The holder of this website was born 1947 in Dortmund as Helmut Baumert, went with his family to Lüdenscheid and then in 1951 arrived in GDRⁱ where he – after years in Treuenbrietzen – visited the Carl-von-Ossietzky-Gymnasium in Berlin, in a special class with emphasis on mathematical and physical training, connected with education as programmer in the nuclear power plant Rheinsbergⁱ ⁱ.
He studied physics, biophysics and population dynamics in Dresden, Berlin and Novosibirsk and participated in the soviet Mars project at Moscow’s Lomonossov University. He did research at Berlin‘s Weierstraß Institute (WIAS) and at WIKO (Institute for Advanced Study, Dahlem).
Due to the existence of more than one people with the name Helmut Baumert in our globalized internet world, the holder of this website changed his business name to Helmut Z. Baumert, where the Z. is the initial of his mother’s name, Ziegfeld.
Within a EU projectⁱ ⁱ ⁱ at Hamburg‘s university he began studying turbulence in greater depth. Although occupied by teaching responsibilities and applied research⁴, this topic had conquered him deeply and led to the solution of a century problem: the determination of the asymptotic value of von-Karman’s constant. This dimensionless number is relevant for the understanding of turbulent boundary layers of ships, airplanes etc. in the atmosphere, oceans, other waters and in industrial fluid and gas problems as well. For a hole century this number was taken as an enigma and its determination by theory as impossible – like other fundamental constants of nature, as well: e.g. the vacuum speed of light, c , the fine structure constant of matter, 𝛼, or Newton’s gravity constant, G; they all are assumed to be exclusively quantifiable by observations⁵ ⁶. Based on an infinitely high Reynolds number, the new theory of turbulence gives the expression 𝜅 = 1⁄√2 × 𝜋 , which not only agrees surprisingly well with the presently best observational estimate at Princeton-Superpipe⁷ 𝜅 = 0.40 ± 0.02; it exhibits even a certain degree of “beauty by simplicity” and might fuel hopes that also other fundamental constants of physics might sooner or later be explained via pure geometry, what even e. g. Albert Einstein thought possible (see Barrow 2002, Ch. 10).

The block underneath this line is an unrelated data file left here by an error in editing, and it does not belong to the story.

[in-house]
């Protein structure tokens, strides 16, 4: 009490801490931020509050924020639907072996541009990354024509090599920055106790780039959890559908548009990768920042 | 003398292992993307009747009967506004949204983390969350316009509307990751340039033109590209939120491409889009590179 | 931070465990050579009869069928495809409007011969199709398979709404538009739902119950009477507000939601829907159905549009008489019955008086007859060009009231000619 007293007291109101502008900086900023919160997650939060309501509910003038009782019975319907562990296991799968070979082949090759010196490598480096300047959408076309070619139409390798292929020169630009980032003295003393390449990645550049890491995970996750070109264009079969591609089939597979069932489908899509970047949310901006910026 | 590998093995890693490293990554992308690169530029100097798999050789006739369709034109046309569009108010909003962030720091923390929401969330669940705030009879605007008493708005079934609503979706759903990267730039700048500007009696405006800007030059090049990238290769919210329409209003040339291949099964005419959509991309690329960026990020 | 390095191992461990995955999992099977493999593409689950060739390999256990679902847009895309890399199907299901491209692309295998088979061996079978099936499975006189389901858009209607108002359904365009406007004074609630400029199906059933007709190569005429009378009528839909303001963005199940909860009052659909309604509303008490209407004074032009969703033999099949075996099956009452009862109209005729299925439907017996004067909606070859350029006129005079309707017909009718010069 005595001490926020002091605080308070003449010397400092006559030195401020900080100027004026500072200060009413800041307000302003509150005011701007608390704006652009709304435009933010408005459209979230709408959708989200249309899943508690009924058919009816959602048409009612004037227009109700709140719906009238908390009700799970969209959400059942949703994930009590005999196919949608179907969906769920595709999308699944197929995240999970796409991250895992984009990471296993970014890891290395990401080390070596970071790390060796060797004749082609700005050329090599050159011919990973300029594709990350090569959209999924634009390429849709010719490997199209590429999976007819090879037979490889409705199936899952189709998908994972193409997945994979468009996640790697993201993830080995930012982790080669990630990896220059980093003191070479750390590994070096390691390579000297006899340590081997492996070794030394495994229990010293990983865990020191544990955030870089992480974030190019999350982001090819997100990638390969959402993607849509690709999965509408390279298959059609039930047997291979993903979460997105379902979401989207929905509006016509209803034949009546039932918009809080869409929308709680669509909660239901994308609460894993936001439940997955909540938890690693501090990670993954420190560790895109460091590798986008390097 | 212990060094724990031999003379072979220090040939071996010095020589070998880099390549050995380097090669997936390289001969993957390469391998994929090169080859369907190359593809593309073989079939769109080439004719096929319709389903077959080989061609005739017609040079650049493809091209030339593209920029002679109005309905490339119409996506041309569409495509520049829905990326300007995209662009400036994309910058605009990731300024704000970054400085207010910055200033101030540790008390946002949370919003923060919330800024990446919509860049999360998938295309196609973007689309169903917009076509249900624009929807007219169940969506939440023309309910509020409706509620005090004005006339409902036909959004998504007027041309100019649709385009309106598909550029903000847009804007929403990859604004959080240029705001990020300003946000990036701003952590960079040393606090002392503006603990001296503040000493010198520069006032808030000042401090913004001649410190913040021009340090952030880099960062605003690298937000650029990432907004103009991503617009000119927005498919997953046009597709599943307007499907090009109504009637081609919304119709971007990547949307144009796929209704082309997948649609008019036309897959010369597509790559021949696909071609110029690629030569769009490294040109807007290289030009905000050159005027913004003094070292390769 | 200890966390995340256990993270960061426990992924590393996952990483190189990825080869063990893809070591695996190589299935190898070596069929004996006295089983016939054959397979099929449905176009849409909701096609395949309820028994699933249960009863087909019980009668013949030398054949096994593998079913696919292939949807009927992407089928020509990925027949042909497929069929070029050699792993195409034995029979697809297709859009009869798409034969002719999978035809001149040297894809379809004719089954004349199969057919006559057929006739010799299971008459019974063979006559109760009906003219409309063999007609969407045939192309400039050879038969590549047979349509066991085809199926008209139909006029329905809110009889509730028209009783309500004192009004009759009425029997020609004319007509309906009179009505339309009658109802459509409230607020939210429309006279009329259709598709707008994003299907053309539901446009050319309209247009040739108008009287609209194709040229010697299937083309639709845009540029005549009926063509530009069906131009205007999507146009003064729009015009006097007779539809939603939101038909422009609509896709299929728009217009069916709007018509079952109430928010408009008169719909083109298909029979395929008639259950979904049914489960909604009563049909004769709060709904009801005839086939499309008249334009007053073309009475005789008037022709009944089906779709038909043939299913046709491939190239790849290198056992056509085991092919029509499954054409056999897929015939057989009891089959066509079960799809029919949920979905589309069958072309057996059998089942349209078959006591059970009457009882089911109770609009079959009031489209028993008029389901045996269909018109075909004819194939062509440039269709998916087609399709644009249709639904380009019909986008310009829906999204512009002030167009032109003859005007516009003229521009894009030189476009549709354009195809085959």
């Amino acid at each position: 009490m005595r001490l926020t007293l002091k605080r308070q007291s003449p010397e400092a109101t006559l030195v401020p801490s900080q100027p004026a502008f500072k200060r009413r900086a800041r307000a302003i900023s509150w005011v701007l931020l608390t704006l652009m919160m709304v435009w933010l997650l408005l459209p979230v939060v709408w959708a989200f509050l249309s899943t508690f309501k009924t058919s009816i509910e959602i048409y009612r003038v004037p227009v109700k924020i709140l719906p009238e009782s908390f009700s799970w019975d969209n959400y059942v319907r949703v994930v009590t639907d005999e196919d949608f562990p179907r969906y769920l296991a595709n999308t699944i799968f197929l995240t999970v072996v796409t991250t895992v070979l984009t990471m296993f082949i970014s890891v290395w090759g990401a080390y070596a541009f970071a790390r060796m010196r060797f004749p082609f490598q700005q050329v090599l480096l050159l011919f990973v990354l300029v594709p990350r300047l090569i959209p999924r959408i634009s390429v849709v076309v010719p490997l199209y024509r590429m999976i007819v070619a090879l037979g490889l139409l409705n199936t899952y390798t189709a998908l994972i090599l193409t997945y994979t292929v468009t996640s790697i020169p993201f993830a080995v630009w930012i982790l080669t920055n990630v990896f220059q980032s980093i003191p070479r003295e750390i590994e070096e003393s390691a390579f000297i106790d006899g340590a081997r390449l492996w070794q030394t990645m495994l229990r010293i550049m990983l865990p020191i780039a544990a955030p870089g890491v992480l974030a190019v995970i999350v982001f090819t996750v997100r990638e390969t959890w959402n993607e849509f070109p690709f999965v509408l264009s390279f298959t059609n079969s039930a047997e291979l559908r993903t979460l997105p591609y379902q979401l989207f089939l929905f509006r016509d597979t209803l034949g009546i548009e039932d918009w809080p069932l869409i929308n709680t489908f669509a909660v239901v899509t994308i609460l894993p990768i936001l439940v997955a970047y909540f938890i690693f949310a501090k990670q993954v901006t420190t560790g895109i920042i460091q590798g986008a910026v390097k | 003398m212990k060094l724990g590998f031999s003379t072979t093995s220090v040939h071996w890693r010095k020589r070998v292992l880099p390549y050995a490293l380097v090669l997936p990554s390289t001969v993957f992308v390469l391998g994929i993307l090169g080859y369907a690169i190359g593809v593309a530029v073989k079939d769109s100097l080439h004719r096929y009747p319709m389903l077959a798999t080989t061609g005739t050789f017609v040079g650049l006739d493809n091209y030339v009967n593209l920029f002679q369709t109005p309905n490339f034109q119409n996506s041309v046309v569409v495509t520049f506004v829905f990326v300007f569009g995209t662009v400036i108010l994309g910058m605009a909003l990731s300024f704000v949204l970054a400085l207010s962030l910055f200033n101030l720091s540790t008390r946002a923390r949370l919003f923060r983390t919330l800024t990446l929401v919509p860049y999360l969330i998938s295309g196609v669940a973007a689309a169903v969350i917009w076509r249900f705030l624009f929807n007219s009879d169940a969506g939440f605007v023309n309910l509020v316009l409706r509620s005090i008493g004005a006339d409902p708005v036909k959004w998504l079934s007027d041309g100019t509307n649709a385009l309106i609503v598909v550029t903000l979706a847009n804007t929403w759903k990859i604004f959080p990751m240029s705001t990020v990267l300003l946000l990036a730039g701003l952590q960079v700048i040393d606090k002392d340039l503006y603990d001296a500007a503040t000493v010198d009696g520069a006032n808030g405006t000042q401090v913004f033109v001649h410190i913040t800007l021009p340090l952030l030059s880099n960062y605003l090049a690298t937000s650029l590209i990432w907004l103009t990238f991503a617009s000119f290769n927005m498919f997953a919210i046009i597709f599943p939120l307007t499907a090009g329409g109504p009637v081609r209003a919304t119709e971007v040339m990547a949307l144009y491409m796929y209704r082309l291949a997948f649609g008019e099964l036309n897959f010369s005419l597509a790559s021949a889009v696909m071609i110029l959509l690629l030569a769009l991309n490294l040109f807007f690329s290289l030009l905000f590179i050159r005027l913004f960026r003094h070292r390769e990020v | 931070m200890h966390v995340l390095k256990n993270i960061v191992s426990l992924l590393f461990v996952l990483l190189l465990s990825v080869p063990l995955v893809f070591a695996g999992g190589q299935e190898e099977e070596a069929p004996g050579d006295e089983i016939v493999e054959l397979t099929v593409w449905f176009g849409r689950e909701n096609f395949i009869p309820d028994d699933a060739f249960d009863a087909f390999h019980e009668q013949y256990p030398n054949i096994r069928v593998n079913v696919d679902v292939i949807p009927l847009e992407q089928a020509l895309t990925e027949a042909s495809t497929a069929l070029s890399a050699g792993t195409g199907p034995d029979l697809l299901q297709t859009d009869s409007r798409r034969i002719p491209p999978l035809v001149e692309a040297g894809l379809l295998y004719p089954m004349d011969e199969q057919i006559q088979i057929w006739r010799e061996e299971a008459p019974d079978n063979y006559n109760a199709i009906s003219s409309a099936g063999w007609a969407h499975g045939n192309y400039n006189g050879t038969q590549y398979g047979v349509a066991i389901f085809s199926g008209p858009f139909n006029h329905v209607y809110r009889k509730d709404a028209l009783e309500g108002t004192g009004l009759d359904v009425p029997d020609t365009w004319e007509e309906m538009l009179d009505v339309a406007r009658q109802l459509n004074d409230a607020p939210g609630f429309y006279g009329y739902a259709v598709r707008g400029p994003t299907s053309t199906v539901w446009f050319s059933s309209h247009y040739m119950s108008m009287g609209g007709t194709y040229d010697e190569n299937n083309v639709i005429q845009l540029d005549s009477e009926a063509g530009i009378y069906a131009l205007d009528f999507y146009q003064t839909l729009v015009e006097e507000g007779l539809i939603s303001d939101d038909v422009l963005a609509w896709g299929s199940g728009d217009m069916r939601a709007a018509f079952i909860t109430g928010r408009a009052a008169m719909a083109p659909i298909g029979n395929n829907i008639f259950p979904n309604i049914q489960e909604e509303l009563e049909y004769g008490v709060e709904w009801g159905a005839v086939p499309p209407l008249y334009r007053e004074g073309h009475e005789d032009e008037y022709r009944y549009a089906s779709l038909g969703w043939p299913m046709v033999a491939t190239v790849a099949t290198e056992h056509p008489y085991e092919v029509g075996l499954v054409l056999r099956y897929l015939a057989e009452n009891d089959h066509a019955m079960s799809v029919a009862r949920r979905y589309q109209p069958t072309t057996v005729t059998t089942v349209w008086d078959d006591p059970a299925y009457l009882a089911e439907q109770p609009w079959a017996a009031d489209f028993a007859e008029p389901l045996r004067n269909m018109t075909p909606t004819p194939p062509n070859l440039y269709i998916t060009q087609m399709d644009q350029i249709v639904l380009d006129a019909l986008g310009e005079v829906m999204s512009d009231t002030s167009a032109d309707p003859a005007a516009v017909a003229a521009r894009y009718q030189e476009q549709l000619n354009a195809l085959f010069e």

ⁱ along the analogous way like later Angela Merkel
ⁱ ⁱ Berlin section, computing center
ⁱ ⁱ ⁱ Baumert et al. (Hg.) - Marine Turbulence. Theories, Observations and Models. Results of the CARTUM Project. CUP, 2005, 630 pp.
⁴ ICBM der Universität Oldenburg und HYDROMOD GbR in Wedel/Holst.
⁵ Fritzsch - The Fundamental Constants.
A mystery of Physics. World Scientific, 2009, 155 pp.
⁶ Barrow - The constants of Nature. The Numbers that Encode the Deepest Secrets of the Universe, Vintage Books, N.Y. 2002, 332 pp.
⁷ Bailey et al.: Estimating the value of von Karman’s constant in turbulent pipe flow, JFM, Cambridge, DOI=10.1017/jfm.2014.208, vol. 749, p. 79–98, 2014